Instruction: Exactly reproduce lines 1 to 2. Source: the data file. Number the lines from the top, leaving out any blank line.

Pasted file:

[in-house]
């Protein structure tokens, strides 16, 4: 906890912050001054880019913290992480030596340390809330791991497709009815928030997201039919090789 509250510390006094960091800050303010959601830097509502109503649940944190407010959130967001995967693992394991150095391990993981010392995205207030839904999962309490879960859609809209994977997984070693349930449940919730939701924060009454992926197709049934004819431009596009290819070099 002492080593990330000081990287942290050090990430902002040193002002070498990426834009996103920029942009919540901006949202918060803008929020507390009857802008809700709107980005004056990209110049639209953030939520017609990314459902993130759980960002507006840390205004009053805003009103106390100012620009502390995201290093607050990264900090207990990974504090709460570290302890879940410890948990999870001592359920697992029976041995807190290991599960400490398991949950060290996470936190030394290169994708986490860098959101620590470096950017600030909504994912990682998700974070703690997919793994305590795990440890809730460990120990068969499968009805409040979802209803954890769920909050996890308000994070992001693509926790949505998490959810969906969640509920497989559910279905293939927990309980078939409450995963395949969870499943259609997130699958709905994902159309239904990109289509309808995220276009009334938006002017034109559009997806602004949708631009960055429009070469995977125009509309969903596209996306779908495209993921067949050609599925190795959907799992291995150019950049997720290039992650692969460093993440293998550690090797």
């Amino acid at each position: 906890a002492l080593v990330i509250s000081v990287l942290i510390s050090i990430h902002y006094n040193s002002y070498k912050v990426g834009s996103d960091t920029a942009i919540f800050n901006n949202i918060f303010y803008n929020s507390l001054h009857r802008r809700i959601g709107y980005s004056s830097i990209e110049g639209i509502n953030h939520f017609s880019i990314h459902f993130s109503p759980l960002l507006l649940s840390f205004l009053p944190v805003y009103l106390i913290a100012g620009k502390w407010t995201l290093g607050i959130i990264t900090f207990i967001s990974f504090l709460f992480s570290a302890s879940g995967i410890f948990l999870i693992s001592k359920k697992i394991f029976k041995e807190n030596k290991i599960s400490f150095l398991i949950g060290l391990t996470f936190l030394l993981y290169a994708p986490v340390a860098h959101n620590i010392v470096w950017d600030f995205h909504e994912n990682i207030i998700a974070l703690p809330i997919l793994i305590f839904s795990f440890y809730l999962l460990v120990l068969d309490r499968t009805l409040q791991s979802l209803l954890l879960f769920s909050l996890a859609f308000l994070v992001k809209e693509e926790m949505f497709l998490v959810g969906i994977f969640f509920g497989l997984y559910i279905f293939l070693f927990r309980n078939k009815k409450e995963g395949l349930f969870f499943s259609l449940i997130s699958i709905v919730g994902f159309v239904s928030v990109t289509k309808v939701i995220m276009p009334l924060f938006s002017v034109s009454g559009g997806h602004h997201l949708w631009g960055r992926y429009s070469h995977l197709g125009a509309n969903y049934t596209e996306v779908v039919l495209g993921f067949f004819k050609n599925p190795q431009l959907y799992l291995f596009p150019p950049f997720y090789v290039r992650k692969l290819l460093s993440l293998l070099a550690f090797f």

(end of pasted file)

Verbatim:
[in-house]
């Protein structure tokens, strides 16, 4: 906890912050001054880019913290992480030596340390809330791991497709009815928030997201039919090789 509250510390006094960091800050303010959601830097509502109503649940944190407010959130967001995967693992394991150095391990993981010392995205207030839904999962309490879960859609809209994977997984070693349930449940919730939701924060009454992926197709049934004819431009596009290819070099 002492080593990330000081990287942290050090990430902002040193002002070498990426834009996103920029942009919540901006949202918060803008929020507390009857802008809700709107980005004056990209110049639209953030939520017609990314459902993130759980960002507006840390205004009053805003009103106390100012620009502390995201290093607050990264900090207990990974504090709460570290302890879940410890948990999870001592359920697992029976041995807190290991599960400490398991949950060290996470936190030394290169994708986490860098959101620590470096950017600030909504994912990682998700974070703690997919793994305590795990440890809730460990120990068969499968009805409040979802209803954890769920909050996890308000994070992001693509926790949505998490959810969906969640509920497989559910279905293939927990309980078939409450995963395949969870499943259609997130699958709905994902159309239904990109289509309808995220276009009334938006002017034109559009997806602004949708631009960055429009070469995977125009509309969903596209996306779908495209993921067949050609599925190795959907799992291995150019950049997720290039992650692969460093993440293998550690090797």